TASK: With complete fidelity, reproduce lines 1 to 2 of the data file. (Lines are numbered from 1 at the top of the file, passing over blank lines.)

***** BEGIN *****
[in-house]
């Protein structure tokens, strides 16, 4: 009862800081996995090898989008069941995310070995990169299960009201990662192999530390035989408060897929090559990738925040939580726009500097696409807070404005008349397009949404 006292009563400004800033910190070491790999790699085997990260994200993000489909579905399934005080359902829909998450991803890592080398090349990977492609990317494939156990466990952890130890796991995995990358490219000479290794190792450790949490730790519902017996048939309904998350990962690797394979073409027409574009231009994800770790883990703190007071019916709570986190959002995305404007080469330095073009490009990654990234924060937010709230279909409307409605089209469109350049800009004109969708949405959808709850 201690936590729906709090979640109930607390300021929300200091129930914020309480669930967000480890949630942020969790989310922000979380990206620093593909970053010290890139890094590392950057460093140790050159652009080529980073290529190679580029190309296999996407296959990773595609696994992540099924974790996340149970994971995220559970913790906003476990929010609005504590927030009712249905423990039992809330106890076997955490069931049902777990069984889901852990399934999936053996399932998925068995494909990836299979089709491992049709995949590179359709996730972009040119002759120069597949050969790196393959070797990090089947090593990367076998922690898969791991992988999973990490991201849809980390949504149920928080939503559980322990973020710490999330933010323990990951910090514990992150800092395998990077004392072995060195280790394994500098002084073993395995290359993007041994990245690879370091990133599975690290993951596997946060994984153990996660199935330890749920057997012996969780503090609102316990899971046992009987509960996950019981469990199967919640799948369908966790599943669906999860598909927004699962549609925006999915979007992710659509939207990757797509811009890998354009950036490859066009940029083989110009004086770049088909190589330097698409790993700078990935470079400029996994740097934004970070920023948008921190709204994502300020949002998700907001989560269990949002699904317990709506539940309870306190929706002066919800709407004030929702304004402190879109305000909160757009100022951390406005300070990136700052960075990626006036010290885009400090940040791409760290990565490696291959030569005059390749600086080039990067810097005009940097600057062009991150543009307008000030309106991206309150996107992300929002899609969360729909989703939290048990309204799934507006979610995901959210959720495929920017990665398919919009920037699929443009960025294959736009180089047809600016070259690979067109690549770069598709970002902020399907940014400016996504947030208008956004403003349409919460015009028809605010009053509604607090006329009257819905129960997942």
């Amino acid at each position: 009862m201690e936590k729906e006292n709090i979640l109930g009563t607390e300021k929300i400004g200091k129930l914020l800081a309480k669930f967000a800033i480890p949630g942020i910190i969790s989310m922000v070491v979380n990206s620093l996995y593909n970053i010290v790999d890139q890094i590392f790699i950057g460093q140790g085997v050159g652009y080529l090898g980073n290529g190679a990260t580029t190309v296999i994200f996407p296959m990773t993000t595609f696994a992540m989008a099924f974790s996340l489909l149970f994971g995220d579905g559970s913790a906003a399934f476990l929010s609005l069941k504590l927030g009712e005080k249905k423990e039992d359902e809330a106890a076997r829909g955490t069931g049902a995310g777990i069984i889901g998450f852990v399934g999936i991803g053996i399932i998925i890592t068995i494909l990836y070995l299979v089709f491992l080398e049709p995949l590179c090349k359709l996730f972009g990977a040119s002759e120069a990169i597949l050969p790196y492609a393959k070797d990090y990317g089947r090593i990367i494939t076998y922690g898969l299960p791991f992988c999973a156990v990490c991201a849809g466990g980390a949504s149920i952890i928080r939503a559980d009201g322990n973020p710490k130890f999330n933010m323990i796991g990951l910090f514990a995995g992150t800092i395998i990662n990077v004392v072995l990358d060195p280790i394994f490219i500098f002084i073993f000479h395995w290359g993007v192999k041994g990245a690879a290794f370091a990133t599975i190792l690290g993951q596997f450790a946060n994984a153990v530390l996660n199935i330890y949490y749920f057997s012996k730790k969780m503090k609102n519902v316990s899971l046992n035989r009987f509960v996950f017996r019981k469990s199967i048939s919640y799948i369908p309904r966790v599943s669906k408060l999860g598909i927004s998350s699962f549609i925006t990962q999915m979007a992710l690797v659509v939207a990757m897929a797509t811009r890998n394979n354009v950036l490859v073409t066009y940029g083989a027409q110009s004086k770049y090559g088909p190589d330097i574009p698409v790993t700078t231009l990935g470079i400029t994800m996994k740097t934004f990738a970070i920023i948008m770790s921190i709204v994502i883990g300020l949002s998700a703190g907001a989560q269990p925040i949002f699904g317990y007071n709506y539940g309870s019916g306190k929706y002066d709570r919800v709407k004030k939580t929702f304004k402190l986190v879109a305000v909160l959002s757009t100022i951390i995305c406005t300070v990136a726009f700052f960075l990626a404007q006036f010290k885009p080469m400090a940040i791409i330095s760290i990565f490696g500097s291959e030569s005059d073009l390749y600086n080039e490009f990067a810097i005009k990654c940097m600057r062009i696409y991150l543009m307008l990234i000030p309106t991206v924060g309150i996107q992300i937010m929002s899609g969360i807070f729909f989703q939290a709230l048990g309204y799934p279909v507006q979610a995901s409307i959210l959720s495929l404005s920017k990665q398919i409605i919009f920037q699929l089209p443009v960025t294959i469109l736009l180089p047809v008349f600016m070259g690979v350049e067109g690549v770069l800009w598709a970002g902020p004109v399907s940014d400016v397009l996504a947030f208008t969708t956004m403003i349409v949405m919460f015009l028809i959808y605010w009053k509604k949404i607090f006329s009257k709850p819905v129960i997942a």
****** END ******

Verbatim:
[in-house]
């Protein structure tokens, strides 16, 4: 009862800081996995090898989008069941995310070995990169299960009201990662192999530390035989408060897929090559990738925040939580726009500097696409807070404005008349397009949404 006292009563400004800033910190070491790999790699085997990260994200993000489909579905399934005080359902829909998450991803890592080398090349990977492609990317494939156990466990952890130890796991995995990358490219000479290794190792450790949490730790519902017996048939309904998350990962690797394979073409027409574009231009994800770790883990703190007071019916709570986190959002995305404007080469330095073009490009990654990234924060937010709230279909409307409605089209469109350049800009004109969708949405959808709850 201690936590729906709090979640109930607390300021929300200091129930914020309480669930967000480890949630942020969790989310922000979380990206620093593909970053010290890139890094590392950057460093140790050159652009080529980073290529190679580029190309296999996407296959990773595609696994992540099924974790996340149970994971995220559970913790906003476990929010609005504590927030009712249905423990039992809330106890076997955490069931049902777990069984889901852990399934999936053996399932998925068995494909990836299979089709491992049709995949590179359709996730972009040119002759120069597949050969790196393959070797990090089947090593990367076998922690898969791991992988999973990490991201849809980390949504149920928080939503559980322990973020710490999330933010323990990951910090514990992150800092395998990077004392072995060195280790394994500098002084073993395995290359993007041994990245690879370091990133599975690290993951596997946060994984153990996660199935330890749920057997012996969780503090609102316990899971046992009987509960996950019981469990199967919640799948369908966790599943669906999860598909927004699962549609925006999915979007992710659509939207990757797509811009890998354009950036490859066009940029083989110009004086770049088909190589330097698409790993700078990935470079400029996994740097934004970070920023948008921190709204994502300020949002998700907001989560269990949002699904317990709506539940309870306190929706002066919800709407004030929702304004402190879109305000909160757009100022951390406005300070990136700052960075990626006036010290885009400090940040791409760290990565490696291959030569005059390749600086080039990067810097005009940097600057062009991150543009307008000030309106991206309150996107992300929002899609969360729909989703939290048990309204799934507006979610995901959210959720495929920017990665398919919009920037699929443009960025294959736009180089047809600016070259690979067109690549770069598709970002902020399907940014400016996504947030208008956004403003349409919460015009028809605010009053509604607090006329009257819905129960997942």